Wednesday, February 22, 2017
Monday, February 13, 2017
The Type VIIC was the workhorse of the German U-boat force, with 568 commissioned from 1940 to 1945. The first VIIC boat commissioned was the U-69 in 1940. The Type VIIC was an effective fighting machine and was seen almost everywhere U-boats operated, although its range of only 8,500 nautical miles was not as great as that of the larger Type IX (11,000 nautical miles), severely limiting the time it could spend in the far reaches of the western and southern Atlantic without refueling from a tender or U-boat tanker. The VIIC came into service toward the end of the "First Happy Time near the beginning of the war and was still the most numerous type in service when Allied anti-submarine efforts finally defeated the U-boat campaign in late 1943 and 1944.
Type VIIC differed from the VIIB only in the addition of an active sonar and a few minor mechanical improvements, making it 2 feet longer and 8 tons heavier. Speed and range were essentially the same. Many of these boats were fitted with snorkels in 1944 and 1945.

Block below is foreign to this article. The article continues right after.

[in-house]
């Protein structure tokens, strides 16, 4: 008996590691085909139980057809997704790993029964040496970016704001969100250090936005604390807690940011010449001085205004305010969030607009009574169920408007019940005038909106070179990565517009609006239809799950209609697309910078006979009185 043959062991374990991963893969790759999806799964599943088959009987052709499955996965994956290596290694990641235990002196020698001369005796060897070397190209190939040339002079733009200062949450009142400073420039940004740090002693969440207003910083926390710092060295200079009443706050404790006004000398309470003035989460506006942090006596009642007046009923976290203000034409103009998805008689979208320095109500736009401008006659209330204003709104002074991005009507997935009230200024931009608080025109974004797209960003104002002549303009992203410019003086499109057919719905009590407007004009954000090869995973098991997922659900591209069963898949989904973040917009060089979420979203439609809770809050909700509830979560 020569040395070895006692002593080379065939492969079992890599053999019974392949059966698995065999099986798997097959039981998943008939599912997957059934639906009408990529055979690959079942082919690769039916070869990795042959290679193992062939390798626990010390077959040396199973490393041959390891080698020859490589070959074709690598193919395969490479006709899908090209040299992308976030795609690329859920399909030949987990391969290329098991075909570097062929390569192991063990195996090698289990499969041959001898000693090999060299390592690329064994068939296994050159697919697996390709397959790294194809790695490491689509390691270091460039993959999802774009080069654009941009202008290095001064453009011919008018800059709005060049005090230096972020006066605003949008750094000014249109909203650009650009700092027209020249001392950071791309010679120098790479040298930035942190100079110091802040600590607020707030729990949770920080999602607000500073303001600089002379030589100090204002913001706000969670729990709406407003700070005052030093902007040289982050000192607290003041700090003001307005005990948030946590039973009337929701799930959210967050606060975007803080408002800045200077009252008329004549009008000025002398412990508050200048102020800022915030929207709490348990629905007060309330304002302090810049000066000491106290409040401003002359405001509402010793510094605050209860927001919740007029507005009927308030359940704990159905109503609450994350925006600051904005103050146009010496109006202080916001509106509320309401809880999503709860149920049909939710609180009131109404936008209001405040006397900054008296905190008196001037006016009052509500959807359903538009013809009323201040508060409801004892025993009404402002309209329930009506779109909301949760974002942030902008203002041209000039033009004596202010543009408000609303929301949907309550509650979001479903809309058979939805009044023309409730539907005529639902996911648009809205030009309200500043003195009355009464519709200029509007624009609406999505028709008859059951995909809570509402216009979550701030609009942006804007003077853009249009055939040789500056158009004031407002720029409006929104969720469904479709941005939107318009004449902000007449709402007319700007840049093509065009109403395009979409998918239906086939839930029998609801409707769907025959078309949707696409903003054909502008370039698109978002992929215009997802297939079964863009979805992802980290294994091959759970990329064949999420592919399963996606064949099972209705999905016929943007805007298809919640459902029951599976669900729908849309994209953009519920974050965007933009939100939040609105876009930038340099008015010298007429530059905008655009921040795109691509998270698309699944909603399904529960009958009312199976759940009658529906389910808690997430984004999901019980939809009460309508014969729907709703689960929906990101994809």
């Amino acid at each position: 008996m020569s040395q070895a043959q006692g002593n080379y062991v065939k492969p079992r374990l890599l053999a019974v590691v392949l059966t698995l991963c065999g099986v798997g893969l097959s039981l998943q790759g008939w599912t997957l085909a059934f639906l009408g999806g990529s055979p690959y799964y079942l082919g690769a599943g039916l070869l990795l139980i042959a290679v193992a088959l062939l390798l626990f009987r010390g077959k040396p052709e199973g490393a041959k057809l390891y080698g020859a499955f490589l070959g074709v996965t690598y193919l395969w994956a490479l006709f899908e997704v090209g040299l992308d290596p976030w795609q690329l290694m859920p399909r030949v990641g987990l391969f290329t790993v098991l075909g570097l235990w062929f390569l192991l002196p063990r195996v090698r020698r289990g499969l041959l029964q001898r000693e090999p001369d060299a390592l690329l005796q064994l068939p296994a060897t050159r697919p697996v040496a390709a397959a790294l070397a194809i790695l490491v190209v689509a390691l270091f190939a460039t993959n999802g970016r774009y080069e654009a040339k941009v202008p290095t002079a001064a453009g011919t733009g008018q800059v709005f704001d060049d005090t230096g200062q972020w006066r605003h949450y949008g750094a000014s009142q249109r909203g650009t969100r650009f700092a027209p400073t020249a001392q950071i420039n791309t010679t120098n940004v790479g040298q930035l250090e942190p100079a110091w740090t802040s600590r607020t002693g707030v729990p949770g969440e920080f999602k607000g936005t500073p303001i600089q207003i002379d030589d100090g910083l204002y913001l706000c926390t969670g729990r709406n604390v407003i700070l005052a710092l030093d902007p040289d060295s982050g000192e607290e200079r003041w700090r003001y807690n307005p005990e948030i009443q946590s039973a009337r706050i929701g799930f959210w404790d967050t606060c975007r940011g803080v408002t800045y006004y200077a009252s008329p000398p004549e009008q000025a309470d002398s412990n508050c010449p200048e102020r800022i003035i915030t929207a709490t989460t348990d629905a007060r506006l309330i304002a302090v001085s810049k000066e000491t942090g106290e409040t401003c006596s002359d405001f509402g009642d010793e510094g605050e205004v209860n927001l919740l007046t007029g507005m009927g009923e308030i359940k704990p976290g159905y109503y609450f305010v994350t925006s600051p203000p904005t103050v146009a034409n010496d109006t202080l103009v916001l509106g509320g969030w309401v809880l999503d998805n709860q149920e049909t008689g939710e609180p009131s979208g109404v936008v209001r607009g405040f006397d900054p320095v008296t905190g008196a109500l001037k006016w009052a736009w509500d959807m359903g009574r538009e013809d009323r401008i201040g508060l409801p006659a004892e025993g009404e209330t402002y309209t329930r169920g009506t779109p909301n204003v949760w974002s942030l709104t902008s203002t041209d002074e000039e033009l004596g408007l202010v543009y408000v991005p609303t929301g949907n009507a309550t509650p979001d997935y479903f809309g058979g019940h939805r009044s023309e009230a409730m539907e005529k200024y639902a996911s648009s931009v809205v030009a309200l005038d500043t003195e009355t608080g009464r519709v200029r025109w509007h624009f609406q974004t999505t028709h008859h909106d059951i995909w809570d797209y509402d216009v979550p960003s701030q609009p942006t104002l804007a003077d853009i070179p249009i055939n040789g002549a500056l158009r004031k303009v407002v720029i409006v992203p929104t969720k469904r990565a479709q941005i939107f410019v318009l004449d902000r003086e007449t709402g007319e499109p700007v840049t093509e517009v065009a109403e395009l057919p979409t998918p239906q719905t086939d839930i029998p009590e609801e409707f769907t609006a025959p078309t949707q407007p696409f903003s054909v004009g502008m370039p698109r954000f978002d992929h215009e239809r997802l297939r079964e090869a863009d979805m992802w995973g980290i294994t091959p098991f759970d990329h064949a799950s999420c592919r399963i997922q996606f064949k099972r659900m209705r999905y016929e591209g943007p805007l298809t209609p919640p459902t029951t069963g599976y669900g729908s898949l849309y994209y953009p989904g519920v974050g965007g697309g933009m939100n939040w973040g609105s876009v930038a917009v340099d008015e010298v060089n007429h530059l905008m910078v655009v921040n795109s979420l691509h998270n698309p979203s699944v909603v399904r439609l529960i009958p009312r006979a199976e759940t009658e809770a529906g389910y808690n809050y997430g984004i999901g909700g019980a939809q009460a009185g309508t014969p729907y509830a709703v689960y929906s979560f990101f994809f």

They had the same torpedo tube arrangement as their predecessors, except for U-72, U-78, U-80, U-554, and U-555, which had only two bow tubes, and for U-203, U-331, U-351, U-401, U-431, and U-651, which had no stern tube.
On the surface the boats (except for U-88, U-90 and U-132 to U-136 which used MAN M6V40/46s) were propelled by two supercharged Germaniawerft, 6 cylinder, 4-stroke M6V 40/46 diesels totaling 2,800 to 3,200 PS (2,100 to 2,400 kW; 2,800 to 3,200 shp) at 470 to 490 rpm.